Suzanne Nossel 311.
(photo credit: Courtesy)
WASHINGTON – The Obama administration defended its participation in the UN Human
Rights Council, after the body’s recent session wrapped up last week with the
appointment of a special rapporteur on Iran but more anti-Israel resolutions
passed than ever before.
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“We thought there were some significant and
worthwhile things that came out of the session,” Suzanne Nossel, deputy
assistant secretary of state for the Bureau of International Organization
Affairs, told The Jerusalem Post Monday.
“We recognize that not
everybody’s going to agree with us, and we’re not going to prevail all the time,
but we think it’s an important debate to be part of,” she said.
have attacked the administration for participating in a body that singles out
Israel and allows some of the countries with the worst records on human rights
to serve as members.
Nossel acknowledged the problematic nature of the
council, noting that “there were things we were dissatisfied with – obviously
the continued and excessive attention to Israel.”
She also described the
organization as not living up to its own mandate.
historically has been very weak and has really fallen short of its obligation to
address the full range of serious human rights situations globally,” she
“Their ability to come to grips with these things has improved
somewhat, but it’s far from complete.”
She pointed to successes,
including the Iran rapporteur to monitor and report on human rights violations
there; the decision to send a commission of inquiry to Ivory Coast; a statement
supporting gay rights; and a US-led effort to scale back language condemning
religious defamation that would contradict freedom of expression.
body also made an unprecedented decision to suspend Libya once Col. Muammar
Gaddafi starting firing on his own people, but Syria – believed to be engaged in
similar activities on a smaller scale – is still likely to be elected to
membership on the council this May, as it is currently running
Scenarios like this one have intensified opposition to US
participation in the council in some quarters, as critics charge that the
changes the Obama administration envisioned by rejoining a body shunned under
the Bush administration have not materialized.
House Foreign Affairs
Committee Chairwoman Ileana Ros-Lehtinen is expected to introduce legislation in
the coming weeks that would eliminate US funding for the body if it were not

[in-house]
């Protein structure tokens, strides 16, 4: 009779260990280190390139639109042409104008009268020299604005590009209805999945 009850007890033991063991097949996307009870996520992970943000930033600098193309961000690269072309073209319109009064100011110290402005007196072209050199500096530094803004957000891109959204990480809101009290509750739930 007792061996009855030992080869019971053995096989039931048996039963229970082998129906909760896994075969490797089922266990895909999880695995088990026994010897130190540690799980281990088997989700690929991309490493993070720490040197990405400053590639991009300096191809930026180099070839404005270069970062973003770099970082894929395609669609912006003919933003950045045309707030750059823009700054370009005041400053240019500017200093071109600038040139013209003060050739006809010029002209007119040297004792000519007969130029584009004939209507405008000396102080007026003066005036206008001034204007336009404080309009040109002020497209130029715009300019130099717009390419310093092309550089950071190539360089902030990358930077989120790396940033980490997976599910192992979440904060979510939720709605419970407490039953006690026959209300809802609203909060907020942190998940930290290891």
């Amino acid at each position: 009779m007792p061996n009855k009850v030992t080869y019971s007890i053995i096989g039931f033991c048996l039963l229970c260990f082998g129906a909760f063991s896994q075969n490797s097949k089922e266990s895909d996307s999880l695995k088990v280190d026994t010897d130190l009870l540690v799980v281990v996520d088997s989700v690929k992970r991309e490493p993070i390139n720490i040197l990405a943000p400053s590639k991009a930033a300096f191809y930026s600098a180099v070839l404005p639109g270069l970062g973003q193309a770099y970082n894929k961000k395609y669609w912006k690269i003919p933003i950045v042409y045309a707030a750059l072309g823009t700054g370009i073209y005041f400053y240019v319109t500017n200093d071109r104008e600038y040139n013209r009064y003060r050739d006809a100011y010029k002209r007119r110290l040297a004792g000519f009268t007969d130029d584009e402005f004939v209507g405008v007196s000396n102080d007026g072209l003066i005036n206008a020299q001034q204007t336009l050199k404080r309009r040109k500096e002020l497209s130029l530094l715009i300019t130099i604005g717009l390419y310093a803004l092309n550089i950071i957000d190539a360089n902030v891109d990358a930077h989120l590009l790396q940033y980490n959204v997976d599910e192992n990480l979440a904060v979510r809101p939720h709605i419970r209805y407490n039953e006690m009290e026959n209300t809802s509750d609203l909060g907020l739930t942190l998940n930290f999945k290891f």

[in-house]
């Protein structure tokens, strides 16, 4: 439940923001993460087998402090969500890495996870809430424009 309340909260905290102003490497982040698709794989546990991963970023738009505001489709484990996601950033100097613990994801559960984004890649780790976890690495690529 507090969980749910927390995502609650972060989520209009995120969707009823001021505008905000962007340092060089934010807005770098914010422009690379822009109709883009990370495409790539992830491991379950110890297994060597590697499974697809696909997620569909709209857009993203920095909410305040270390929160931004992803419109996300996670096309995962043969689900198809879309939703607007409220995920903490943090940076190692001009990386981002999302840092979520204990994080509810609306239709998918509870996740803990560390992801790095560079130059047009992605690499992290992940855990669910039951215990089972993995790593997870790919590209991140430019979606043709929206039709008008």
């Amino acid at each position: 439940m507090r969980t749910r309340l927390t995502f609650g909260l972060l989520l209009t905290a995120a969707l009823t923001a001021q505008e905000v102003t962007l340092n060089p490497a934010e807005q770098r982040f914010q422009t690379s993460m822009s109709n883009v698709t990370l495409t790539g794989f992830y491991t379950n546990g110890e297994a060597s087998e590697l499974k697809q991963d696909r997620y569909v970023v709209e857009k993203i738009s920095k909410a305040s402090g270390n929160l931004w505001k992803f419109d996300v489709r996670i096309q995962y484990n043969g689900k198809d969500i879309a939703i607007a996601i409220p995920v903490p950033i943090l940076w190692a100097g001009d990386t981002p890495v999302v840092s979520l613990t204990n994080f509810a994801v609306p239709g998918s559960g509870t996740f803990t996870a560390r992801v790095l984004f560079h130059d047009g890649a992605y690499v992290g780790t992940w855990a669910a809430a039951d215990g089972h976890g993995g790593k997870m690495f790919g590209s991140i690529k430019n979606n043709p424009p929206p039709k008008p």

According to committee staff, the funds would be denied unless
the secretary of state certified that the council would bar member states under
UN Security Council resolutions for human rights violations or sanctions; would
not include state sponsors of terror or countries of concern according to the US
survey of religious freedom; and would not include on its agenda a permanent
item devoted to Israel.
“The Council’s rare resolutions criticizing real
human rights abuses are usually too little and too late.
Why did it take
the massacre of hundreds of people in the streets for the UN to throw Libya off
the Council?” Ros-Lehtinen asked in a Miami Herald op-ed last week.
are other human rights abusers – including China, Cuba, Russia, and Saudi Arabia
– still on the Council?” She concluded, “The Obama administration has tried to
reform the council from within, but has failed. We should finally leave the
council and explore credible, alternative forums to advance human
Nossel argued, however, that changing the way the council worked
was a long-term project, and that it was important that America was there to
make that investment.
“It takes work and effort over time. The
shortcomings principally reflect a lack of political will on the part of the
membership of the council, so a lot of our work is focused on trying to build
that political will through dialogue and engagement,” she said. “We do think
that it’s important to come to the council, to make these arguments, to lay out
viewpoints on what we see as some critical issues.”
She added that it was
all the more important that the US be able to voice its opposition to the
treatment of Israel – which faces a permanent agenda item devoted to its alleged
abuses, as well as a special rapporteur on its treatment of the Palestinians –
because “there aren’t always others present who register those
The US and Israel coordinate closely and are in frequent
contact on Human Rights Council activity, according to Nossel.
that many have taken, even if they share our deep frustration and
dissatisfaction with the council’s treatment of Israel, is that it’s better to
have us on the inside than on the outside, that we’ve made some progress but
that there’s room for more progress, that the global debate on human rights is
an important one, and we don’t want to cede that ground to those who will work
against our interests and against Israel’s interests.”